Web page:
In light of the many health conditions experienced by the DMIE population and the cost structure of the plans of available through the high risk pool, we wondered whether these individuals would meet one or more definitions of being underinsured. Schoen et al (2008) recently found that some 28% of adults in the U.S. are underinsured. Using two of their measures of underinsurance—deductibles amounting to 5% or more of family income and total out-of-pocket medical expenses amounting to 10% or more of family income—we examined underinsurance within the DMIE population (Table 5). Overall, 94% of the population exhibits one or more indicators of underinsurance. 

A small minority of Americans who rely on federal disability programs become seriously ill, injured, or disabled all at once immediately prior to applying for Social Security benefits; the large majority experience a gradual path of worsening medical conditions over time (Miller, 2005). Honeycutt (2004) found that lack of health insurance coverage, or uninsurance, was a risk factor in the trajectory to disability. Other researchers (Seifert and Rukavina, 2006; Wong et al., 2001) indicated that individuals who must share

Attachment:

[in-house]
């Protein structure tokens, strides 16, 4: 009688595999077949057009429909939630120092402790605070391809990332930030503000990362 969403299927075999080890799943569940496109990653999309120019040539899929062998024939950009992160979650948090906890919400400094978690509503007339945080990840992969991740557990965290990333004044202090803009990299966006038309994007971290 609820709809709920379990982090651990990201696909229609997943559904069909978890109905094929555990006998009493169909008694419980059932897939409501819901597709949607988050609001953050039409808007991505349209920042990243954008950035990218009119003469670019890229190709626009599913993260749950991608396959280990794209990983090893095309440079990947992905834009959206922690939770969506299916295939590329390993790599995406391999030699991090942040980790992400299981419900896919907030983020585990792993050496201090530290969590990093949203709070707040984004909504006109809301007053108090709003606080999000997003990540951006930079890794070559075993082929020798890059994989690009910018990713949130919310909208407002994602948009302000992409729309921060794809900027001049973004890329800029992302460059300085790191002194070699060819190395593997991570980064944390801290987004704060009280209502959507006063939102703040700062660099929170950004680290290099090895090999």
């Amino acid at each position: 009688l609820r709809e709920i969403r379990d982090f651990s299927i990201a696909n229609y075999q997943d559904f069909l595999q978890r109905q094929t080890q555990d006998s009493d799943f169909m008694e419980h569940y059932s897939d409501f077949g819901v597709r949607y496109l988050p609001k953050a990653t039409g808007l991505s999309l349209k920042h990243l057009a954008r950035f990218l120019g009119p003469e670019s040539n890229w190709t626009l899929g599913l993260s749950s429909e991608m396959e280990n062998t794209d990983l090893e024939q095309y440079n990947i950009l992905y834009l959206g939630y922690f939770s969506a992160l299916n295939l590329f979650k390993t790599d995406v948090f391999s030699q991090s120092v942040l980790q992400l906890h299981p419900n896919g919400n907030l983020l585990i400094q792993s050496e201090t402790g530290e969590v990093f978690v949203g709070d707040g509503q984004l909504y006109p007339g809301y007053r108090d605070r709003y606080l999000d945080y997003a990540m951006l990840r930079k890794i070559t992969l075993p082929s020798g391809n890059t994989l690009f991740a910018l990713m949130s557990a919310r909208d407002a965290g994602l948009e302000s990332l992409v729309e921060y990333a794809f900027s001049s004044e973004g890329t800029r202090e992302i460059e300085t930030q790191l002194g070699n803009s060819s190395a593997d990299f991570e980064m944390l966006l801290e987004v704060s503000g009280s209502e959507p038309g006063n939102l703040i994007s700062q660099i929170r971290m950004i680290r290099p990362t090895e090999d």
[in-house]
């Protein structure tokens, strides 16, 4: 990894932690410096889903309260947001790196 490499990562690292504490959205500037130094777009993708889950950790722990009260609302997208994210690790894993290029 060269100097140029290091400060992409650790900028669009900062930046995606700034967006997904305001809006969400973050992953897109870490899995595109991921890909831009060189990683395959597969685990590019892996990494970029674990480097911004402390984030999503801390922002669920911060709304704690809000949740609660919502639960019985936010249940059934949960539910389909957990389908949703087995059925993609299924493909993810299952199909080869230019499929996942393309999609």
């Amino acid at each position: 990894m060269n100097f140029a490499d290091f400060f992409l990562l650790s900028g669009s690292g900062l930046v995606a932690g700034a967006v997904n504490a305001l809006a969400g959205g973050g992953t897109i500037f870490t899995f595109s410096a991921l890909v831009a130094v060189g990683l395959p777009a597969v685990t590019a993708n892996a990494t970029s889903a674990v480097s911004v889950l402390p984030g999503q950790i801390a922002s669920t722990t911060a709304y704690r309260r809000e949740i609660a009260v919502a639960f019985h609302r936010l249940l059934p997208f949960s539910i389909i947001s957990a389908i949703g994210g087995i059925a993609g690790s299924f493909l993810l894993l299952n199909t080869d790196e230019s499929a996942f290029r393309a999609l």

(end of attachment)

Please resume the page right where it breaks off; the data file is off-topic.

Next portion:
in a high proportion of their medical costs or who have medical debt exhibit care-seeking behavior similar to that of uninsured people (i.e., not seeking care when medically appropriate to do so). In other words, significant underinsurance may factor into the disability trajectory in much the same way that uninsurance does (Hall and Moore, 2008). In fact, preliminary results from the DMIE evaluation indicate that people in the intervention group who are receiving the additional Medicaid-like coverage are experiencing less decline in their overall health than are study members in the control group. 


Title - Kansas DMIE Participants' Self-Reported Demographic Characteristics (study sample n=416)

Characteristic = Gender- Female = 50% of study sample

Characteristic = Age Distribute, 18-29 = 4%; 30-39=5%; 40-49=26%; 50-59=51%;60-61=13% (note Maximum age was 60 to exclude those who would age into Medicare in the course of the study; however, some people attained age 61 between application date and study implementation).

Characteristic = Educational Attainment, More than a 4-year college degree=23%;4-year college degree=22%; some college or 2-year degree=36%; high school diploma=18%; less than a high school diploma=2%

Characteristic = Income, Family income less than 200% of the Federal Poverty Level (FPL) = 20%; Family income more than 200%, but less that 300% of FPL=20%; Family income greater than 300% of FPL=60%

Mean own annual income = $49, 970 (SD=62,436)

Mean household annual income = $69,990 (SD=71,436)

Data source for table 1 = Enorllment applications, surveys and KHIA claims.